Everyone in heaven is pretty and thin

Clouds: The language of clouds

Cumulus, stratus, cirrus - these are not legionaries from Asterix and Obelix, but cloud shapes. Here you can find out how clouds are formed and what they tell us about tomorrow's weather

Clouds are vital for all living things because they regulate our global water balance. They store evaporated water from rivers, lakes and oceans, carry it on and finally distribute it as rain all over the world. But sometimes they surprise us with a heavy downpour or thunder and lightning. So that the next shower doesn't come unexpectedly, we introduce you to the different cloud shapes and tell you which weather they will bring.

More than 50 percent of the earth's surface is constantly covered with clouds. They occur at four different altitudes and are divided into ten genera: There are high clouds (five to 13 kilometers high), medium-high clouds (two to seven kilometers), low clouds (up to two kilometers) and those at any altitude occurrence.

Aristotle researched clouds and their formation over 2000 years ago. Since then, many scientists have studied the formations in the sky. We introduce you to the different types of clouds.

High clouds

Cirrus or feather clouds are thin, fibrous clouds of ice crystals that actually look just as their name suggests - like large white feathers. Sometimes they can herald a warm front with rain. Cirrus clouds allow a lot of sunlight to shine through to the earth. They have a strong greenhouse effect - so they warm the climate.

Cirrocumuli are thin, small, white ice crystal clouds that usually give us a strong thunderstorm.

Zirrostratus or veil clouds also consist of ice crystals and look like elongated, translucent veils. They usually cover the entire sky, lay like a white veil in front of the sun and bring rain no later than 36 hours later.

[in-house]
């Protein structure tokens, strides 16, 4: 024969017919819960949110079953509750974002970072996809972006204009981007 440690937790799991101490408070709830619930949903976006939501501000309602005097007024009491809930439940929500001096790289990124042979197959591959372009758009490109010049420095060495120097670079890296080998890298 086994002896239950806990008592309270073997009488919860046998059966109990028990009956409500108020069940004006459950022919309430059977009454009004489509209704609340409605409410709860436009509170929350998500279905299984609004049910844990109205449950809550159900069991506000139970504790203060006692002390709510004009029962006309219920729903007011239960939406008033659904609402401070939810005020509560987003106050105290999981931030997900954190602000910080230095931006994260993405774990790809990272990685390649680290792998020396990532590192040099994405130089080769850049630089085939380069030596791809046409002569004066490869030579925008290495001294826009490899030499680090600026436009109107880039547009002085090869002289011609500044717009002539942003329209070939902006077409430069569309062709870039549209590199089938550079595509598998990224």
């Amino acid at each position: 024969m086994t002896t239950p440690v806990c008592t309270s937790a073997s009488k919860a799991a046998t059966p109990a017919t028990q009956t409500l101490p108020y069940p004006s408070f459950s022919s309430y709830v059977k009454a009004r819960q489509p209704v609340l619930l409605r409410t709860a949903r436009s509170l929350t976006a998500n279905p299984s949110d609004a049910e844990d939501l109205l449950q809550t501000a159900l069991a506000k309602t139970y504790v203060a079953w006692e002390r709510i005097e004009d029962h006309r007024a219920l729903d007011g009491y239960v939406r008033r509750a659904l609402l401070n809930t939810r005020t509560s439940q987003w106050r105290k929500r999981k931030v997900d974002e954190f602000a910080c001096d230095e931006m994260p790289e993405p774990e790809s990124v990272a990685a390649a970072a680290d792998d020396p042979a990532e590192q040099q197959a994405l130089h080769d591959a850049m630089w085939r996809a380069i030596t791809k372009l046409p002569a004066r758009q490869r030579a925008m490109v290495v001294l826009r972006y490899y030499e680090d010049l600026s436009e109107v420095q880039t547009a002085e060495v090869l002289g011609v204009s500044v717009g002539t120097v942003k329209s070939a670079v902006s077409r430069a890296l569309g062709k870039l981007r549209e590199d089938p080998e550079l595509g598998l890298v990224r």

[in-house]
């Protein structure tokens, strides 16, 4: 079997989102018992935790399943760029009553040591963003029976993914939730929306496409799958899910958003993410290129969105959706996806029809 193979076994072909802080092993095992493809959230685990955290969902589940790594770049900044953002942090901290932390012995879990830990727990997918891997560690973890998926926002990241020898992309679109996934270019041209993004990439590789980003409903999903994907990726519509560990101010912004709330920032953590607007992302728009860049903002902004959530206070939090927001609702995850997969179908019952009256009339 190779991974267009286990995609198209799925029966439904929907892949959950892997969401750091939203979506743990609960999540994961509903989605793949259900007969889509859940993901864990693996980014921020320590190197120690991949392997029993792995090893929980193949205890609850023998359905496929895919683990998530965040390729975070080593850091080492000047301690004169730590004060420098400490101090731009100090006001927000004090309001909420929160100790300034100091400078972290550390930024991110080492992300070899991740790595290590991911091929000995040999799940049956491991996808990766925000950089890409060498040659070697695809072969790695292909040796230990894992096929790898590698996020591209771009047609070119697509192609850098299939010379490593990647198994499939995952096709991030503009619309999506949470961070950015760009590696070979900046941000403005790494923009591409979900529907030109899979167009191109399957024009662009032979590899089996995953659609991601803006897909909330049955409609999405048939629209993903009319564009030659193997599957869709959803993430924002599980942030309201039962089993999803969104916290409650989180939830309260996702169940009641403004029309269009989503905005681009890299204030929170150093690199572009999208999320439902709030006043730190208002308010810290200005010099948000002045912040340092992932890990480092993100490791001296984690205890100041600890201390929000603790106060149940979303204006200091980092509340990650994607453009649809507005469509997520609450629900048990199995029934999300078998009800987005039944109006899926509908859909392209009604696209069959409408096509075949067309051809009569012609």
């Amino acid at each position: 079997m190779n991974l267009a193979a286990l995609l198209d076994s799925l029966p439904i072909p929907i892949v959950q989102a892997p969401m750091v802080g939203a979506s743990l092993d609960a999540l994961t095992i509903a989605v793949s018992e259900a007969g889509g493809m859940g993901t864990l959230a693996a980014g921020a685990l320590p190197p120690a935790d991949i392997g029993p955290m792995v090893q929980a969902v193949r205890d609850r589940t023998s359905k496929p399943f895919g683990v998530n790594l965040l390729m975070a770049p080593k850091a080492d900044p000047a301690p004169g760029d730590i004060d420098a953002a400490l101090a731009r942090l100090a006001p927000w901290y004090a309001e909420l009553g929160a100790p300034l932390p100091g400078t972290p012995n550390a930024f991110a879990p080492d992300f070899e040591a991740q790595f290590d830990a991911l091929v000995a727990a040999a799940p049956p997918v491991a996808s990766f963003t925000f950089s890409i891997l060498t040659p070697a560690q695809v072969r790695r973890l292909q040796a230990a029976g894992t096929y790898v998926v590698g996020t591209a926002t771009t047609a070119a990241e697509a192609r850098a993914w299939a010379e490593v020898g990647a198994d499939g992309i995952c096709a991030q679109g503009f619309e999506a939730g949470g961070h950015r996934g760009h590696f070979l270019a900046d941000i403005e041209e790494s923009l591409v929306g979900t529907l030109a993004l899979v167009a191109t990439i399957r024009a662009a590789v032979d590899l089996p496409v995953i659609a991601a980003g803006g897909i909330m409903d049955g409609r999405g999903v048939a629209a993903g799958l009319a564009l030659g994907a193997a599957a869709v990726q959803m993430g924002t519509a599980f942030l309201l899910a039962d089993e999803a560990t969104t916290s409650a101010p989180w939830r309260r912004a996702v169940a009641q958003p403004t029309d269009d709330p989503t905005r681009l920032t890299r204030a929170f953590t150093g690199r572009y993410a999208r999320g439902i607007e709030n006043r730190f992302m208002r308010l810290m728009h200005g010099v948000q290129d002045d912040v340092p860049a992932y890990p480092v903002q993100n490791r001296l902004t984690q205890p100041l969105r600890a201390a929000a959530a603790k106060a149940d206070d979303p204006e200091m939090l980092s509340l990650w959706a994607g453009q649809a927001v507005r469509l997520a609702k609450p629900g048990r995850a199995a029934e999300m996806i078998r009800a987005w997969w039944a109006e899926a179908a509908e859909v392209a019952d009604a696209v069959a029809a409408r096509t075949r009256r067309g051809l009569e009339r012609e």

Medium high clouds

Altocumuli are medium-height, white or gray clouds that sometimes look like waves and are made up of small water droplets. They usually promise us stable weather and are quite harmless.

If the fleecy clouds are in the sky, the weather stays as it is. But if small turrets form from this in summer, it is better to take the umbrella with you!

Thickening, bluish to gray Altostratus clouds often bring heavy rain or snowfall. These clouds usually extend over a very large area (up to hundreds of kilometers) and can become so dense that you can no longer see the sun behind them.

The clouds then form a thick gray blanket that spreads for kilometers - a sign that there will soon be heavy rain or snowfall.

Deep clouds

Stratocumuli are gray, sometimes white heap layer clouds made of rain droplets or snow crystals. They indicate better weather, especially in winter, but can easily be confused with the similar-looking cumulus clouds.

These vast, rather thick and deep clouds have a great cooling effect on the climate because they reflect sunlight.

Stratus clouds often form a continuous gray layer of cloud and usually announce bad weather. The clouds hang low and wide in the sky. They contain a lot of water, provide shade and thus cool the climate.

Clouds that occur at all altitudes

Nimbostratus are called the gray snow or rain clouds that often cover the entire horizon. Their underside appears dark because the large raindrops there hardly let sunlight through. Caution: That'll rain

Cumulus clouds